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Experiences of flood response during a pandemic

Steve Wragg

Flood Risk Manager, City of York Council

Flooding features highly in the UK Government National Risk Register (2020) indicating the potential for wide scale impacts across many parts of the country, we have of course witnessed this on many occasions over recent years. Many locations such as York have experienced historic flood events and are fully aware of the likelihood for the impacts to continue for many years to come as the effects of climatic change take hold.

With our partners at the Environment Agency, Yorkshire Water and others we have developed a range of flood risk infrastructure that reduces the impact of repeat flood events and further investments are planned. In addition to this we are working with wider partners to begin the long process of appraising and implementing whole catchment measures that will make our city and many North Yorkshire neighbours resilient to future events.

The River Ouse in York is formed by the Rivers Swale, Ure and Nidd which drain a catchment of more than 3000km2, rainfall in in the Yorkshire Dales and the headwaters of the upstream rivers cause levels to rise in the Ouse over subsequent days, a well-established network of telemetry informs Environment Agency forecasting and Flood Alerts and Warnings are triggered giving advance warning of flood risk to communities in and around York.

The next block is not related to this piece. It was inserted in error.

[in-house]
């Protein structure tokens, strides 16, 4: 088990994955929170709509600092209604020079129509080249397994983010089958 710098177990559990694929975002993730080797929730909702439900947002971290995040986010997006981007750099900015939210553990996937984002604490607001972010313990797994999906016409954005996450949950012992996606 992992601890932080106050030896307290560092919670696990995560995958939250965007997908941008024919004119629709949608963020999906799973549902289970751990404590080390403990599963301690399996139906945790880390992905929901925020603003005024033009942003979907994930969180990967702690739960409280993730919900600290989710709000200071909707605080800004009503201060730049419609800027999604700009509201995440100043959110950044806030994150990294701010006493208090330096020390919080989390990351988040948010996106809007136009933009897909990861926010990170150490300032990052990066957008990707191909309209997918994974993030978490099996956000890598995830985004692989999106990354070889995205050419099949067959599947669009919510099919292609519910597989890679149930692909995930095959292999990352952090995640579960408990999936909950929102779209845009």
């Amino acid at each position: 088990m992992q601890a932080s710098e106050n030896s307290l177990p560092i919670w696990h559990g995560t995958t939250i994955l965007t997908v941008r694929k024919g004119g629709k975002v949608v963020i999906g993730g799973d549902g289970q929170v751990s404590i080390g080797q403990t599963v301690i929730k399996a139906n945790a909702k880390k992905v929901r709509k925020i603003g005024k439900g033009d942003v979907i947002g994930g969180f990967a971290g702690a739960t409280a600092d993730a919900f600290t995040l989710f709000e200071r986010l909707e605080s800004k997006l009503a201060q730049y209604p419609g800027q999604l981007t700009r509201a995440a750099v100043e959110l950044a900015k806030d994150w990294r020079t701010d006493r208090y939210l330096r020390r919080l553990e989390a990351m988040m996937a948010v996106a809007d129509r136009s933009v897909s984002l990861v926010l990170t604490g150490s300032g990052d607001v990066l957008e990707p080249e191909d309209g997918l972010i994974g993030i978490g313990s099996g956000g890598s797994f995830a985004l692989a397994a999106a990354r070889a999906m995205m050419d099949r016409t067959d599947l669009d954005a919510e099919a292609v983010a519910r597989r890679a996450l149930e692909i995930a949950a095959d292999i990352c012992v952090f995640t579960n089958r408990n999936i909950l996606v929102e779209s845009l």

Long established, tested and implemented flood response plans are in place for the Environment Agency, Yorkshire Water and City of York Council with specific triggers aligned to the escalation of alerts and warnings. The councils Emergency Planning Unit coordinate the delivery of each plans actions and a number of key services across the authority – highways, communications, transport, public health etc – deliver actions and key roles to ensure the plans are implemented. Links to the North Yorkshire Local Resilience Forum and localised command and control groups are formed as the flood levels rise, all partners work together to deliver a coordinated response to the event.

Flood response in York. Image: City of York Council

Storm Christoph hit the UK in January 2021, heavy rainfall, snow melt and an already saturated catchment led to significant flood levels across many parts of Yorkshire. Early forecast levels initially challenged the defence heights in a number of locations in the city and we were readied for the need to enact evacuation plans for as many as 150 people. Although York is impacted by regular flooding evacuation is thankfully not required on many occasions due to the city benefitting from existing flood defences, current investment in these defences will make them more resilient to future flooding and further reduce the likelihood for evacuation but this is always a risk as defences cannot manage all flood events and the potential for failure, no matter how small, is still possible.

Flood evacuation in York in 2015. Image: City of York Council